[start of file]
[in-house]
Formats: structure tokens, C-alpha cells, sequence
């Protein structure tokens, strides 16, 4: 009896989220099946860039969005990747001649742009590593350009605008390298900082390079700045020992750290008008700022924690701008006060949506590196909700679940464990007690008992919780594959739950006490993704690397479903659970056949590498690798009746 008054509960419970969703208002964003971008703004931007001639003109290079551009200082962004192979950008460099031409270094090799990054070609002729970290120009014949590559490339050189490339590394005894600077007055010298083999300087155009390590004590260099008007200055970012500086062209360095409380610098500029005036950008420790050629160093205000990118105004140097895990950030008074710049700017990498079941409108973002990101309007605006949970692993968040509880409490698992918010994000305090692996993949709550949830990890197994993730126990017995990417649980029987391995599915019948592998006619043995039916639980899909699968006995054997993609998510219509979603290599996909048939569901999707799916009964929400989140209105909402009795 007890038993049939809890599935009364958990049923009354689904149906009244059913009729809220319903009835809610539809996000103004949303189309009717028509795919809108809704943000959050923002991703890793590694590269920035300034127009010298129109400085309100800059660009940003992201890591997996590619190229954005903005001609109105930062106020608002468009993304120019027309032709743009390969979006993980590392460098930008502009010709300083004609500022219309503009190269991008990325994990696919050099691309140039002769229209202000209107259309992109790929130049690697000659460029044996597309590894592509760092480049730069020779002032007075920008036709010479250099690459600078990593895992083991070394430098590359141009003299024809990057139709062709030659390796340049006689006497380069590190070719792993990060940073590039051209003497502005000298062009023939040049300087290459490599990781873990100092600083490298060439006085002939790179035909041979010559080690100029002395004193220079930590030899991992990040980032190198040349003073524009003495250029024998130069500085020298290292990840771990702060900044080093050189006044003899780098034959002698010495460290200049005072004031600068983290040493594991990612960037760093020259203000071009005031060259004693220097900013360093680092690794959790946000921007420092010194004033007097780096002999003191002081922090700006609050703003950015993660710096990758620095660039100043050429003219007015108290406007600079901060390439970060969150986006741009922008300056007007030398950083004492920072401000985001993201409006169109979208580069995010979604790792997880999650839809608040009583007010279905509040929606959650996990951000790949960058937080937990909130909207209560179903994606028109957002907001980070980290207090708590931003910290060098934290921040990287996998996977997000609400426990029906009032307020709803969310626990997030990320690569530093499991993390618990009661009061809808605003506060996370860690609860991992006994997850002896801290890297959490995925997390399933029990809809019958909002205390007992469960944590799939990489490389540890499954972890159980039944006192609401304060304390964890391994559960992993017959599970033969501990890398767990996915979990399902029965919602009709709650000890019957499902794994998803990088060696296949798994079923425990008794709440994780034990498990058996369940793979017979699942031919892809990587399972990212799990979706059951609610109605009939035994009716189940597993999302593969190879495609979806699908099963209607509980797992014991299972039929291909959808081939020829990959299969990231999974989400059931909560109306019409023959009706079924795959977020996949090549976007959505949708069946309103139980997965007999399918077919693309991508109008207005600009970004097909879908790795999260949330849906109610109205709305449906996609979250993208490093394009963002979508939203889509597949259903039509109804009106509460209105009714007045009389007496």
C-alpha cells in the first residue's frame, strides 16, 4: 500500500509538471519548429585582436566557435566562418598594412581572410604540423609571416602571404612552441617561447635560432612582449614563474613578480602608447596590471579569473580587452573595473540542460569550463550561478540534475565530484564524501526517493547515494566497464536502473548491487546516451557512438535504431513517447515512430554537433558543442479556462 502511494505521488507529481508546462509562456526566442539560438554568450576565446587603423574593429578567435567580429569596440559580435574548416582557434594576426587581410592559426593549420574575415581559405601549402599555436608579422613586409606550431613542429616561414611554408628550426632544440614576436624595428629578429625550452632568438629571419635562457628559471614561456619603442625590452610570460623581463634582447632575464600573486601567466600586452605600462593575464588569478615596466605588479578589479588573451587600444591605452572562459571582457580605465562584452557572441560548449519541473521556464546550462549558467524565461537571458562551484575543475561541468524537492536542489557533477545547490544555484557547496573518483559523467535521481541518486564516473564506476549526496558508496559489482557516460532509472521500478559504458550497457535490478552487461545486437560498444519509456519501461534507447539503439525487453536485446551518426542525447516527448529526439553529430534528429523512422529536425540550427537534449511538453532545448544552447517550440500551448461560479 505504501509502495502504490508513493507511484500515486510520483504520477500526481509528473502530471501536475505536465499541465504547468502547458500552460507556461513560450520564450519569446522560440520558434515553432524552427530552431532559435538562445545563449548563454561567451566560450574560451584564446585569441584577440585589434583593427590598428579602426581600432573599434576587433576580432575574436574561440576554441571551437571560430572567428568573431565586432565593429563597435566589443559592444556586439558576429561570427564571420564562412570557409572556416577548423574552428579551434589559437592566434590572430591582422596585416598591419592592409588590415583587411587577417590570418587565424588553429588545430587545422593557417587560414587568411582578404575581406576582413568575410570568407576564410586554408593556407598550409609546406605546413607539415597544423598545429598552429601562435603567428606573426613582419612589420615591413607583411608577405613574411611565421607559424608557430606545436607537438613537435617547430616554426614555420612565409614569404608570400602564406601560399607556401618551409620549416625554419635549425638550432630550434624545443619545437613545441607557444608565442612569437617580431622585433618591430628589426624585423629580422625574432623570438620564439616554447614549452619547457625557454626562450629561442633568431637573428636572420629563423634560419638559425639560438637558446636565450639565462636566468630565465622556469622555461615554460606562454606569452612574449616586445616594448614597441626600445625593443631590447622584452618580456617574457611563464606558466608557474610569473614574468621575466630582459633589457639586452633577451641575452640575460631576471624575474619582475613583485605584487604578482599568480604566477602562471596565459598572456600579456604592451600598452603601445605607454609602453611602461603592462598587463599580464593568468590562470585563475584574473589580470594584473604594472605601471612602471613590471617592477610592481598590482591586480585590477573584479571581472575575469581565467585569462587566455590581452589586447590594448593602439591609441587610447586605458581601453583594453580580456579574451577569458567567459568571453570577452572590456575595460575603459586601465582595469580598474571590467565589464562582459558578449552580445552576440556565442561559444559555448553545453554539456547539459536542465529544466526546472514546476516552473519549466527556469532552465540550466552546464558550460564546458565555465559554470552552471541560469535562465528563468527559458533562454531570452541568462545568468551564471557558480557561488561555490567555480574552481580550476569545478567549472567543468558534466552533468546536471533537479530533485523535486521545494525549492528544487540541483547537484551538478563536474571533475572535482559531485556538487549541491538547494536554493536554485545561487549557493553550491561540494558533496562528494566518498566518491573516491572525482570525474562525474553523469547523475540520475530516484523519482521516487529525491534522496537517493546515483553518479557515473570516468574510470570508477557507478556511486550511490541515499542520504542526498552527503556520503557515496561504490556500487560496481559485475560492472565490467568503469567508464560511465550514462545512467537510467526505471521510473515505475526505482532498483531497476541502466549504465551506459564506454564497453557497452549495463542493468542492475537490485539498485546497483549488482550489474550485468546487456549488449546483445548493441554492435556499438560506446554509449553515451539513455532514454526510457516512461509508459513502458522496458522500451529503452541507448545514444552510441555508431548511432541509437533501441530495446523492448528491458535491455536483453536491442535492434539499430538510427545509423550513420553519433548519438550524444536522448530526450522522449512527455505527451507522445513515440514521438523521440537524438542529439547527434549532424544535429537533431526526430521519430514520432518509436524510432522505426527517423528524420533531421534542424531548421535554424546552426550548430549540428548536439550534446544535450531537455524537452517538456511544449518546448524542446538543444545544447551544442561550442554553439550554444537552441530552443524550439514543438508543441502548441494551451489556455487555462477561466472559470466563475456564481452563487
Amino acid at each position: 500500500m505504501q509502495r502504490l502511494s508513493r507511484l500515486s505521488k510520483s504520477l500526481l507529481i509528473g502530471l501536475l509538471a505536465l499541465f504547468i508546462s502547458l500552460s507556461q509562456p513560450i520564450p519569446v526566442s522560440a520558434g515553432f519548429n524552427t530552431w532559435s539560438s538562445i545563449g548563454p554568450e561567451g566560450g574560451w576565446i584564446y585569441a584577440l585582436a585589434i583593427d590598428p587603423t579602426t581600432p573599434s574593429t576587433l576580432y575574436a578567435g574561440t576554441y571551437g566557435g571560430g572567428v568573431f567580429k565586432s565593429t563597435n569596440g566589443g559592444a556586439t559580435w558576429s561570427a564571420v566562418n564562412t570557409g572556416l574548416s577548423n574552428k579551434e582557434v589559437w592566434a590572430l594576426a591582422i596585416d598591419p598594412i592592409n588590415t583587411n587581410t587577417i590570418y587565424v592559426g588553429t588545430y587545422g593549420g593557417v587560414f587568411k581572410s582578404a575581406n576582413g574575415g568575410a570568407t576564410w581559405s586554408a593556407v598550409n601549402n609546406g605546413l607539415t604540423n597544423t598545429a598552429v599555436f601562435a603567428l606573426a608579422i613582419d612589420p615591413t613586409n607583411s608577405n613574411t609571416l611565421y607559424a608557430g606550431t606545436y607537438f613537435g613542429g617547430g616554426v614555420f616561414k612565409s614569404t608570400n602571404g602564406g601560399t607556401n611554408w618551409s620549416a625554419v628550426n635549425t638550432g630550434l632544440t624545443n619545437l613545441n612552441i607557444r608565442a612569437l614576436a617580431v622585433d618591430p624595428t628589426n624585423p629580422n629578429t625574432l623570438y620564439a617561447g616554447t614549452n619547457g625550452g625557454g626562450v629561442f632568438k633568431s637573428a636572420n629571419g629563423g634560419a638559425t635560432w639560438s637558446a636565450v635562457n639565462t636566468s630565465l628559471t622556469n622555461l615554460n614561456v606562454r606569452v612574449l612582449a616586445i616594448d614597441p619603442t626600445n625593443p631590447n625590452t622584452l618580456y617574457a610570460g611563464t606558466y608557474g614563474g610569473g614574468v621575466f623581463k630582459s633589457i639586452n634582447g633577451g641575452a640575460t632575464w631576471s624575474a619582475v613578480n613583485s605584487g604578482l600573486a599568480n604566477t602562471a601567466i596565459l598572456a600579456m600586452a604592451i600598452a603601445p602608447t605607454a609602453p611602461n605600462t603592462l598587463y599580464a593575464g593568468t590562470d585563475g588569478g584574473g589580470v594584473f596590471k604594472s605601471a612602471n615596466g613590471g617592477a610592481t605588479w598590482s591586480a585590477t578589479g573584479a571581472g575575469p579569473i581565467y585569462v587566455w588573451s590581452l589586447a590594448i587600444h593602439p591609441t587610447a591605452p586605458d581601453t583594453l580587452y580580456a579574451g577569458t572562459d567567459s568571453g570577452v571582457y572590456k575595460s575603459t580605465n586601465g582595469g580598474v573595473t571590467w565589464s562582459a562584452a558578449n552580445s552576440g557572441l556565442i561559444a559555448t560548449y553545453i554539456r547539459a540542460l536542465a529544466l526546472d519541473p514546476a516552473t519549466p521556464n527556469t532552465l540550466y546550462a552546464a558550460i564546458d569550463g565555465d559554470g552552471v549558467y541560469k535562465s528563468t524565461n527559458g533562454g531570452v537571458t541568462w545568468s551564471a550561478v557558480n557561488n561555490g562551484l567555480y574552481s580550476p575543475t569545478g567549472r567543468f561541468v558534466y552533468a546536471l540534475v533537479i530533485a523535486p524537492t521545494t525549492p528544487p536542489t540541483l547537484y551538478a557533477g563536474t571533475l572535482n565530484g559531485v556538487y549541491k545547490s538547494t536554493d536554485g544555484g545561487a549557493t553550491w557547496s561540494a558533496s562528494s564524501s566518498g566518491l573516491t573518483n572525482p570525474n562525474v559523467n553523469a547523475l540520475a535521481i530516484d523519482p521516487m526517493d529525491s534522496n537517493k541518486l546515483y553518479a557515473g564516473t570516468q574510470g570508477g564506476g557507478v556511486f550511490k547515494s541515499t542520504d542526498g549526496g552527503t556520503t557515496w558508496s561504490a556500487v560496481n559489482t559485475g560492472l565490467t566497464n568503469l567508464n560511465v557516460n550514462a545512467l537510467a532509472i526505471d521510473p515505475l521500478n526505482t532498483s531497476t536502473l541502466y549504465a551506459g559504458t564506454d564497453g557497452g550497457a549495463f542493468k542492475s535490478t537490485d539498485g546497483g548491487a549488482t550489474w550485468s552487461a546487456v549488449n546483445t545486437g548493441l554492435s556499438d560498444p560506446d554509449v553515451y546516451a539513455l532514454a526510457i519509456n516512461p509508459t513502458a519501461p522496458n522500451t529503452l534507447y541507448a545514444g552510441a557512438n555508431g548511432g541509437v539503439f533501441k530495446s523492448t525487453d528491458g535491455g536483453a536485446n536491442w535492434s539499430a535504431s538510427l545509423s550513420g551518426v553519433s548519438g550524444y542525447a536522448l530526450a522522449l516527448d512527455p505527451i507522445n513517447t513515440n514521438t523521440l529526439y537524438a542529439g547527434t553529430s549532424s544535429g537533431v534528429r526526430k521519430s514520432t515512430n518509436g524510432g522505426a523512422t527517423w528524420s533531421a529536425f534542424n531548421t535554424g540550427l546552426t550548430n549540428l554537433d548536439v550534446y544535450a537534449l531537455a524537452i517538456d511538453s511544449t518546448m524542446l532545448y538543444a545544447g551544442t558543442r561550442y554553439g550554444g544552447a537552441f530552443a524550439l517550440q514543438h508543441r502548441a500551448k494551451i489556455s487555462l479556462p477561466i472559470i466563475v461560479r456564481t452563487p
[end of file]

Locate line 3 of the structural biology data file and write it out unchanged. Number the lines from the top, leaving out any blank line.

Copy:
């Protein structure tokens, strides 16, 4: 009896989220099946860039969005990747001649742009590593350009605008390298900082390079700045020992750290008008700022924690701008006060949506590196909700679940464990007690008992919780594959739950006490993704690397479903659970056949590498690798009746 008054509960419970969703208002964003971008703004931007001639003109290079551009200082962004192979950008460099031409270094090799990054070609002729970290120009014949590559490339050189490339590394005894600077007055010298083999300087155009390590004590260099008007200055970012500086062209360095409380610098500029005036950008420790050629160093205000990118105004140097895990950030008074710049700017990498079941409108973002990101309007605006949970692993968040509880409490698992918010994000305090692996993949709550949830990890197994993730126990017995990417649980029987391995599915019948592998006619043995039916639980899909699968006995054997993609998510219509979603290599996909048939569901999707799916009964929400989140209105909402009795 007890038993049939809890599935009364958990049923009354689904149906009244059913009729809220319903009835809610539809996000103004949303189309009717028509795919809108809704943000959050923002991703890793590694590269920035300034127009010298129109400085309100800059660009940003992201890591997996590619190229954005903005001609109105930062106020608002468009993304120019027309032709743009390969979006993980590392460098930008502009010709300083004609500022219309503009190269991008990325994990696919050099691309140039002769229209202000209107259309992109790929130049690697000659460029044996597309590894592509760092480049730069020779002032007075920008036709010479250099690459600078990593895992083991070394430098590359141009003299024809990057139709062709030659390796340049006689006497380069590190070719792993990060940073590039051209003497502005000298062009023939040049300087290459490599990781873990100092600083490298060439006085002939790179035909041979010559080690100029002395004193220079930590030899991992990040980032190198040349003073524009003495250029024998130069500085020298290292990840771990702060900044080093050189006044003899780098034959002698010495460290200049005072004031600068983290040493594991990612960037760093020259203000071009005031060259004693220097900013360093680092690794959790946000921007420092010194004033007097780096002999003191002081922090700006609050703003950015993660710096990758620095660039100043050429003219007015108290406007600079901060390439970060969150986006741009922008300056007007030398950083004492920072401000985001993201409006169109979208580069995010979604790792997880999650839809608040009583007010279905509040929606959650996990951000790949960058937080937990909130909207209560179903994606028109957002907001980070980290207090708590931003910290060098934290921040990287996998996977997000609400426990029906009032307020709803969310626990997030990320690569530093499991993390618990009661009061809808605003506060996370860690609860991992006994997850002896801290890297959490995925997390399933029990809809019958909002205390007992469960944590799939990489490389540890499954972890159980039944006192609401304060304390964890391994559960992993017959599970033969501990890398767990996915979990399902029965919602009709709650000890019957499902794994998803990088060696296949798994079923425990008794709440994780034990498990058996369940793979017979699942031919892809990587399972990212799990979706059951609610109605009939035994009716189940597993999302593969190879495609979806699908099963209607509980797992014991299972039929291909959808081939020829990959299969990231999974989400059931909560109306019409023959009706079924795959977020996949090549976007959505949708069946309103139980997965007999399918077919693309991508109008207005600009970004097909879908790795999260949330849906109610109205709305449906996609979250993208490093394009963002979508939203889509597949259903039509109804009106509460209105009714007045009389007496």